1. In your community. Thereafter, peacemaking extends to your community. What the world needs more of is not opinions about Russia, or Israel, or Mexico. The world doesn’t need more social media posts about the media. The world doesn’t need more arguments for or against macro issues. What the world needs is more people who will live out the commandment Jesus identified as the second-greatest, “love your neighbor as yourself” (Matthew 22:39). Rather than spending hours online debating with people you barely know, and like even less, how about talking to real people in your office, your school, your neighborhood or your church? Peacemaking starts in the hearts and relationships of people who know one another, are investing time and emotional energy into one another, and who appreciate what is good in one another.

Peacemaking starts when people love God and their neighbors more then they love themselves. “And he said to him, “You shall love the Lord your God with all your heart and with all your soul and with all your mind. This is the great and first commandment. And a second is like it: You shall love your neighbor as yourself. On these two commandments depend all the Law and the Prophets” (Matthew 22:37-40).

The conflict in our country isn’t new and it isn’t unique to the United States. Last week we saw a transition of power that led to protests. Other countries have coups, genocidal civil wars, and decades-long dictatorships. I’ll take hashtags and memes.

But, at the same time, I’m grieved by the trajectory of the tone and the temperature of conversations (real and virtual) in our country.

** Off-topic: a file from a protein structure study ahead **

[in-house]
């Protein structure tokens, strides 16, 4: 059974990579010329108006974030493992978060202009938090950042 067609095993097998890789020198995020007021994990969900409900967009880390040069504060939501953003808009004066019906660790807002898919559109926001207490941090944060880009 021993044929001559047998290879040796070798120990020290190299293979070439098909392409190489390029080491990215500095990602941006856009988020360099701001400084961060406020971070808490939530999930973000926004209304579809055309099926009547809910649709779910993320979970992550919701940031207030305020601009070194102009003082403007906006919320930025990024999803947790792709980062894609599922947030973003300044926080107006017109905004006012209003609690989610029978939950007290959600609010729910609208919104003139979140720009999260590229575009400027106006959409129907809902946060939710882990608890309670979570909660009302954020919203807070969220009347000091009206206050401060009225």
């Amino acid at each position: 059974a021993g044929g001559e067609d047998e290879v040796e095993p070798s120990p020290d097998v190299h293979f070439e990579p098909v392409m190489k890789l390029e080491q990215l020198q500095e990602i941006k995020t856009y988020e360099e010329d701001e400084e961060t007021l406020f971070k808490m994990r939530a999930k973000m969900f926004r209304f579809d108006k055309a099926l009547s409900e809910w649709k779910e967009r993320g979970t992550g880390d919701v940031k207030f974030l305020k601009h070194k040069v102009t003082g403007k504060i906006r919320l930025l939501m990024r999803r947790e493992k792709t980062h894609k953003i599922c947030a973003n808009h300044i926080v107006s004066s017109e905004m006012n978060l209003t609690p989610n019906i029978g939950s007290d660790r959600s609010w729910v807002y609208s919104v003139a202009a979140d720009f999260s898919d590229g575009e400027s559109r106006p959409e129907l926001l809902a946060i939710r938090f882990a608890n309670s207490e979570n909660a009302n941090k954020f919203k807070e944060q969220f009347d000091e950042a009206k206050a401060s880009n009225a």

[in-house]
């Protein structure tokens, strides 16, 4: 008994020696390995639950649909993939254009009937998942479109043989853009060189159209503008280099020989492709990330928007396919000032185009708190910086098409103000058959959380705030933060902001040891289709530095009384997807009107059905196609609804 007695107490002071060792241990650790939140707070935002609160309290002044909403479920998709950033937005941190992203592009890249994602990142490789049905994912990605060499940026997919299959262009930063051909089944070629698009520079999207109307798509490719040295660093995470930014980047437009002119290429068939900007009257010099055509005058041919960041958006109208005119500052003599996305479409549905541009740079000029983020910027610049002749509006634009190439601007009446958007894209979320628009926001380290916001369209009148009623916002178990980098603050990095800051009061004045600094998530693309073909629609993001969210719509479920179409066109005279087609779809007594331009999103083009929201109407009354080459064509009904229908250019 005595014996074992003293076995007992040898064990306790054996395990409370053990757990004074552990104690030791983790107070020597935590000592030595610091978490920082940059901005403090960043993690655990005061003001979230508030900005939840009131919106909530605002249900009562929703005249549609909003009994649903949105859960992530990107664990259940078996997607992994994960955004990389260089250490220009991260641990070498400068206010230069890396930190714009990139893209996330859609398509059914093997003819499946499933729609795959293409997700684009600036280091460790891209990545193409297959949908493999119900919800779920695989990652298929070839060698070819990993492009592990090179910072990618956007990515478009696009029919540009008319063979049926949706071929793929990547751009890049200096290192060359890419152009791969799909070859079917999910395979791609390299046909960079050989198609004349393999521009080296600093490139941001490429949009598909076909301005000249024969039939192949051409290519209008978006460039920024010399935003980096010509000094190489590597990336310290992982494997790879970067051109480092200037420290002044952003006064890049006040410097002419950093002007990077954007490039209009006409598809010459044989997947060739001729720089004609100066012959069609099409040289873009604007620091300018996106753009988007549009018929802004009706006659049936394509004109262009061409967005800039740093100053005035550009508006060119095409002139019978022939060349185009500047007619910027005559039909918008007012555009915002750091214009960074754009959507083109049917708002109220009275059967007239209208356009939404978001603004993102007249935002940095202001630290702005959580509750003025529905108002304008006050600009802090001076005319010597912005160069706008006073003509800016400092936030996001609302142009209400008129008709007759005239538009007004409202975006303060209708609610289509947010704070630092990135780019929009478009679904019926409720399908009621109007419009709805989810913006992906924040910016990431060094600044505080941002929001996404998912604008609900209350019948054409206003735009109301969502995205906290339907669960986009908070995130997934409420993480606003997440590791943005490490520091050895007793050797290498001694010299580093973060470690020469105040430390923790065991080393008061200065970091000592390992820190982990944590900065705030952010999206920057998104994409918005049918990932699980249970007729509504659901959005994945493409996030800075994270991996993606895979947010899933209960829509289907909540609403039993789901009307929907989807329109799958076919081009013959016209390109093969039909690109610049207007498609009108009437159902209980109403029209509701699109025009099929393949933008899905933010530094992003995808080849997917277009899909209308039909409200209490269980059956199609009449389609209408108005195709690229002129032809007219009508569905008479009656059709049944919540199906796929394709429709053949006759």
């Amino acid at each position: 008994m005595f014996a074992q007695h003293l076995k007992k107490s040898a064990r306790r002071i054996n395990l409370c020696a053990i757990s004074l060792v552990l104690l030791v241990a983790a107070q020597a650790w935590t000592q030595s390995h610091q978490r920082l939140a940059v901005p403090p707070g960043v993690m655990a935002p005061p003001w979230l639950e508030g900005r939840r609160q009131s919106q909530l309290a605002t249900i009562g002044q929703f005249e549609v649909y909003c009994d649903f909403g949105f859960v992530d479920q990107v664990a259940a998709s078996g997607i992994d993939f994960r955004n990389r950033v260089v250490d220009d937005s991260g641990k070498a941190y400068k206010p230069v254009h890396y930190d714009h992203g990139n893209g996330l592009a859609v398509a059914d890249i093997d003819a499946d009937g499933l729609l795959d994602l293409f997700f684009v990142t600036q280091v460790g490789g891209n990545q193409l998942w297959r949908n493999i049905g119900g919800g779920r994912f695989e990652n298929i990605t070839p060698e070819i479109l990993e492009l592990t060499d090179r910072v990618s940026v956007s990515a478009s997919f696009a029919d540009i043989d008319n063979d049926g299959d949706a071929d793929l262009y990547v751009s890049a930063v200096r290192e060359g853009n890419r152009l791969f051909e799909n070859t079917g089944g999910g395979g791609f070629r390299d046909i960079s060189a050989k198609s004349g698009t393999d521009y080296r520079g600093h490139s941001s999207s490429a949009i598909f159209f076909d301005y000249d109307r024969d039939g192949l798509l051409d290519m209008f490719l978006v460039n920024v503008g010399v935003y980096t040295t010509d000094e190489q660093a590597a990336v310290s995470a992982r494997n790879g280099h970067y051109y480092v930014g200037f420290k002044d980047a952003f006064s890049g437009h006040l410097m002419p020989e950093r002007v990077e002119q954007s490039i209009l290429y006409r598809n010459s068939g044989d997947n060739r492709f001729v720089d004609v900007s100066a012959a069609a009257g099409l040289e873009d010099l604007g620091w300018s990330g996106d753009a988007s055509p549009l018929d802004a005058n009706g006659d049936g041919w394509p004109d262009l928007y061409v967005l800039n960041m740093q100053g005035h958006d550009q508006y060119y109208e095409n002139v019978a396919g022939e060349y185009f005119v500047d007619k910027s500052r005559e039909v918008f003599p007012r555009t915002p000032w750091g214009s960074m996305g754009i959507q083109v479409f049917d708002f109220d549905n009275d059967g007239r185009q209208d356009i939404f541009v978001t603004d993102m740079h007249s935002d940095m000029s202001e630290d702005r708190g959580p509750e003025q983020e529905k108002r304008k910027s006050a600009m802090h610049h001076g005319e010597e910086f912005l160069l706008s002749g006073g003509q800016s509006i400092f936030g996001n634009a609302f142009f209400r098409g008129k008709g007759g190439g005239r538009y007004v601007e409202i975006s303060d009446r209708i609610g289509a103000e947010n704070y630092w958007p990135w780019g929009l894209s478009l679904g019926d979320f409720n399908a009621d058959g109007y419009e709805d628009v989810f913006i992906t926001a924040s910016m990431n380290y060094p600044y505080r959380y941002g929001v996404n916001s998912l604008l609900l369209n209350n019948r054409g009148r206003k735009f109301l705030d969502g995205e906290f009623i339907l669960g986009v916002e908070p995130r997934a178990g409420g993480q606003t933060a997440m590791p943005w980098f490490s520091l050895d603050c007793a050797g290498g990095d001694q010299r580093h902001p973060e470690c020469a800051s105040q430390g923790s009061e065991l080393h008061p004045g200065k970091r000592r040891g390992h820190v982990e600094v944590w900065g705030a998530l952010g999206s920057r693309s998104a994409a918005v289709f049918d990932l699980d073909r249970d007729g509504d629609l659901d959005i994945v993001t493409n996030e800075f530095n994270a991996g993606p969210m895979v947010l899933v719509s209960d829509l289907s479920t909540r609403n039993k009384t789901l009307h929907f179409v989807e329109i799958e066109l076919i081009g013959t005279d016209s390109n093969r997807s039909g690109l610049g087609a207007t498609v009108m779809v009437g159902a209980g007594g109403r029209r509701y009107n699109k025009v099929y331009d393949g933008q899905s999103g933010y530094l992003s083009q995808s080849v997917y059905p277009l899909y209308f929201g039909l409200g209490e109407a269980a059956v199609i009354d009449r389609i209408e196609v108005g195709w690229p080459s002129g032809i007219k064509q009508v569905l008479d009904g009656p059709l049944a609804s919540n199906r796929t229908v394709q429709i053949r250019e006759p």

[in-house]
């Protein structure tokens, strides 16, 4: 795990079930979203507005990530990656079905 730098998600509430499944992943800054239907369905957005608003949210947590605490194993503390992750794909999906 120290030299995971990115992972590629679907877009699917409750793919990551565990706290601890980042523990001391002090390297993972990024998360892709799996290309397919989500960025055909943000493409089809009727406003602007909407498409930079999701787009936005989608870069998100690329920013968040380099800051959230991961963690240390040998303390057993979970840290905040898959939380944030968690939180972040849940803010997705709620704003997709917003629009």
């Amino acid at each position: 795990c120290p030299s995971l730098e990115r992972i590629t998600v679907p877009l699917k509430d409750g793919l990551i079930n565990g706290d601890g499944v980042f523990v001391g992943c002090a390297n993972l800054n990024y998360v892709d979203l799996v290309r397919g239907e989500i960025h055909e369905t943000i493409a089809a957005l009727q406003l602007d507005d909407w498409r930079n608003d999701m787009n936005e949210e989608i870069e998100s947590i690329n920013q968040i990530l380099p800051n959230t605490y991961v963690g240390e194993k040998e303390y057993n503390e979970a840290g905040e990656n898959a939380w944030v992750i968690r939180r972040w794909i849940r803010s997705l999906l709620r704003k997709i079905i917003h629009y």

I’m going to try to be much more intentional in the days and months ahead to be sure I am not adding to it. I’d like to learn to be more of a peacemaker, and I hope you will to…the culture needs it.

Blessed are the peacemakers, for they shall be called sons of God.”

Leadership Blog

No Room for Them in the Inn
Dec 25, 2016

The physician-turned-historian Luke wrote the most well-known of the accounts of Jesus's birth. If you have spent any time at all in a church around Christmas time (or even if you've watched Charlie Brown Christmas) you have likely heard Luke 2:1-20 read aloud and perhaps even remember verse 7, "And she gave birth to her firstborn son and wrapped him in swaddling cloths and laid him in a manger, because there was no place for them in the inn."

Joseph is a pretty sympathetic figure in the birth narrative. Can you imagine how his year had gone? First he finds out his fiancée (who is a virgin, mind you) is pregnant. Then the occupying foreign power (Rome) demands he travel to his ancestral hometown to be registered (i.e. sign up to be taxed). Then, once they get there they find there is, "no room for them in the Inn." I don't know about you, but I would be in a seriously sour mood!

I doubt Joseph could have conceived of the reality that 2,000+ years later people all over the world would recreate that night's scene during church plays, and on their mantles, dining room tables, and front yards. No, I imagine Joseph was just feeling pretty inconvenienced, maybe disappointed, and perhaps more than a little frustrated.